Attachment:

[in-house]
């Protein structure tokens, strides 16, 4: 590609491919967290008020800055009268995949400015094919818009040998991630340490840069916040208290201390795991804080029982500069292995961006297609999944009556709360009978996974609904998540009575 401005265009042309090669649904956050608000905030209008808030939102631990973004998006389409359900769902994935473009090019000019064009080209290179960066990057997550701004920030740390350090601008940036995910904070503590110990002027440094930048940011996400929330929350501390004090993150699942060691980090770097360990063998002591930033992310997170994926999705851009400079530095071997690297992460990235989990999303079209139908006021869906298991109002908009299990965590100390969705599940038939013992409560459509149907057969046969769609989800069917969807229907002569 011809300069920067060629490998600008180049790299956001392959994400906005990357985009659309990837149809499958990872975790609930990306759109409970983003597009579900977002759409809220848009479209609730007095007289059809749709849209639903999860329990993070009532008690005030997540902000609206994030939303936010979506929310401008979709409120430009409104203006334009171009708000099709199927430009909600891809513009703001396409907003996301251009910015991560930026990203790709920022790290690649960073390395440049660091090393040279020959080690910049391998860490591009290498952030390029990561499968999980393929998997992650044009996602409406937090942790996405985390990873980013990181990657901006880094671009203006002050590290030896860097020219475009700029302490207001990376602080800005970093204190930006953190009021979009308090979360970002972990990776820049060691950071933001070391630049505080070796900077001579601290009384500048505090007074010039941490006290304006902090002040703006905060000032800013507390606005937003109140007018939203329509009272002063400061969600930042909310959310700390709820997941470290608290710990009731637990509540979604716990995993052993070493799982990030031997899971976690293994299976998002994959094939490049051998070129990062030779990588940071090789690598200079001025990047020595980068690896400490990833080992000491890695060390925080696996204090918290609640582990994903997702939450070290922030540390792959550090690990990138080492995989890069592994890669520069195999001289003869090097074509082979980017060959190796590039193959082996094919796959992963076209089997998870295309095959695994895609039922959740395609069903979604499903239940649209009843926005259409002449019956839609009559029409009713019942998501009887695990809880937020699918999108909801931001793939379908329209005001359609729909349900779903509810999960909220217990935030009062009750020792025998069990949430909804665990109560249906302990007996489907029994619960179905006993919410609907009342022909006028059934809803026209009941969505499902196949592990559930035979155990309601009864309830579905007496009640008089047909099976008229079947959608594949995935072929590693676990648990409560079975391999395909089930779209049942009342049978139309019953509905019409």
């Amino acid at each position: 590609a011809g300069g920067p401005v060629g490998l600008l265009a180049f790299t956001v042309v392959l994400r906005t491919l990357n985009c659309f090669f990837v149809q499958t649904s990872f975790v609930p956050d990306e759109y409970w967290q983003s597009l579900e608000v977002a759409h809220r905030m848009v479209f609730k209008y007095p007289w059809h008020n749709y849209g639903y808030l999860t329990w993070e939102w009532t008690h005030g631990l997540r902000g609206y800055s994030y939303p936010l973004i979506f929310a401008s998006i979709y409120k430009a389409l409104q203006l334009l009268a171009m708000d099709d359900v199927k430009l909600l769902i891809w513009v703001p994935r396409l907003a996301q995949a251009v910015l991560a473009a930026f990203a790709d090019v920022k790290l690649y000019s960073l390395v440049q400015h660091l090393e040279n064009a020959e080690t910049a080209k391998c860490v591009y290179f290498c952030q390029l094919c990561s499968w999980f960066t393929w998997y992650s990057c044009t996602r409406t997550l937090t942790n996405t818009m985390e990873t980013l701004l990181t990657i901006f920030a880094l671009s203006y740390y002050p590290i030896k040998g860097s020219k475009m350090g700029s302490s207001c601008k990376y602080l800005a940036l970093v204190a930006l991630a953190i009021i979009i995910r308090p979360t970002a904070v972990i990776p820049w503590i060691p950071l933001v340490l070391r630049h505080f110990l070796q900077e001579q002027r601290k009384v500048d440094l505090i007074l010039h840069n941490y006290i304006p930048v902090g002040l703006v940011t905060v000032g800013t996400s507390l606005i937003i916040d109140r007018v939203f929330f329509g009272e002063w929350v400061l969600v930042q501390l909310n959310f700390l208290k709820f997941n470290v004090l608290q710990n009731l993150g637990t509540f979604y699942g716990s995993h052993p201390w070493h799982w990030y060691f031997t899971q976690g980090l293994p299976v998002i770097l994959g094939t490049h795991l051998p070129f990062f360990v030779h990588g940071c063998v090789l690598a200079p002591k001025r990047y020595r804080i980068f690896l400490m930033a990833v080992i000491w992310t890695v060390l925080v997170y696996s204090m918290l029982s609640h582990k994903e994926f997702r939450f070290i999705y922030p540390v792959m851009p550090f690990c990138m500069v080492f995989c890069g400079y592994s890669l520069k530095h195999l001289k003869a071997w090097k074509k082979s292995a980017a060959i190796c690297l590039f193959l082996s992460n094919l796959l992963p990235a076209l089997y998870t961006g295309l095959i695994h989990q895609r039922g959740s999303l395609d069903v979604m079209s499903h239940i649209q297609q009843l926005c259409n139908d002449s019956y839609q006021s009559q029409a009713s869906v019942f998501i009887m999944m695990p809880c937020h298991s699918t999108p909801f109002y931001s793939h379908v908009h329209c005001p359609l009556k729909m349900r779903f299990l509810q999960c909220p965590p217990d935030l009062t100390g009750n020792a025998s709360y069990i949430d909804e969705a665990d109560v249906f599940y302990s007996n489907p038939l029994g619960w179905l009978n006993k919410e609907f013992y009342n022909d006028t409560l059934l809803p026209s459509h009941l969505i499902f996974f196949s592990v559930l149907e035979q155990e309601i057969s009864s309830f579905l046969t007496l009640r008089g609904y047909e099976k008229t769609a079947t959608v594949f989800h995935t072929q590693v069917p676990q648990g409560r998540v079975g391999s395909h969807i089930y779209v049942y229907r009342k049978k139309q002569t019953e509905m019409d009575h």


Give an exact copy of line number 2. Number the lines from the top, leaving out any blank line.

């Protein structure tokens, strides 16, 4: 590609491919967290008020800055009268995949400015094919818009040998991630340490840069916040208290201390795991804080029982500069292995961006297609999944009556709360009978996974609904998540009575 401005265009042309090669649904956050608000905030209008808030939102631990973004998006389409359900769902994935473009090019000019064009080209290179960066990057997550701004920030740390350090601008940036995910904070503590110990002027440094930048940011996400929330929350501390004090993150699942060691980090770097360990063998002591930033992310997170994926999705851009400079530095071997690297992460990235989990999303079209139908006021869906298991109002908009299990965590100390969705599940038939013992409560459509149907057969046969769609989800069917969807229907002569 011809300069920067060629490998600008180049790299956001392959994400906005990357985009659309990837149809499958990872975790609930990306759109409970983003597009579900977002759409809220848009479209609730007095007289059809749709849209639903999860329990993070009532008690005030997540902000609206994030939303936010979506929310401008979709409120430009409104203006334009171009708000099709199927430009909600891809513009703001396409907003996301251009910015991560930026990203790709920022790290690649960073390395440049660091090393040279020959080690910049391998860490591009290498952030390029990561499968999980393929998997992650044009996602409406937090942790996405985390990873980013990181990657901006880094671009203006002050590290030896860097020219475009700029302490207001990376602080800005970093204190930006953190009021979009308090979360970002972990990776820049060691950071933001070391630049505080070796900077001579601290009384500048505090007074010039941490006290304006902090002040703006905060000032800013507390606005937003109140007018939203329509009272002063400061969600930042909310959310700390709820997941470290608290710990009731637990509540979604716990995993052993070493799982990030031997899971976690293994299976998002994959094939490049051998070129990062030779990588940071090789690598200079001025990047020595980068690896400490990833080992000491890695060390925080696996204090918290609640582990994903997702939450070290922030540390792959550090690990990138080492995989890069592994890669520069195999001289003869090097074509082979980017060959190796590039193959082996094919796959992963076209089997998870295309095959695994895609039922959740395609069903979604499903239940649209009843926005259409002449019956839609009559029409009713019942998501009887695990809880937020699918999108909801931001793939379908329209005001359609729909349900779903509810999960909220217990935030009062009750020792025998069990949430909804665990109560249906302990007996489907029994619960179905006993919410609907009342022909006028059934809803026209009941969505499902196949592990559930035979155990309601009864309830579905007496009640008089047909099976008229079947959608594949995935072929590693676990648990409560079975391999395909089930779209049942009342049978139309019953509905019409």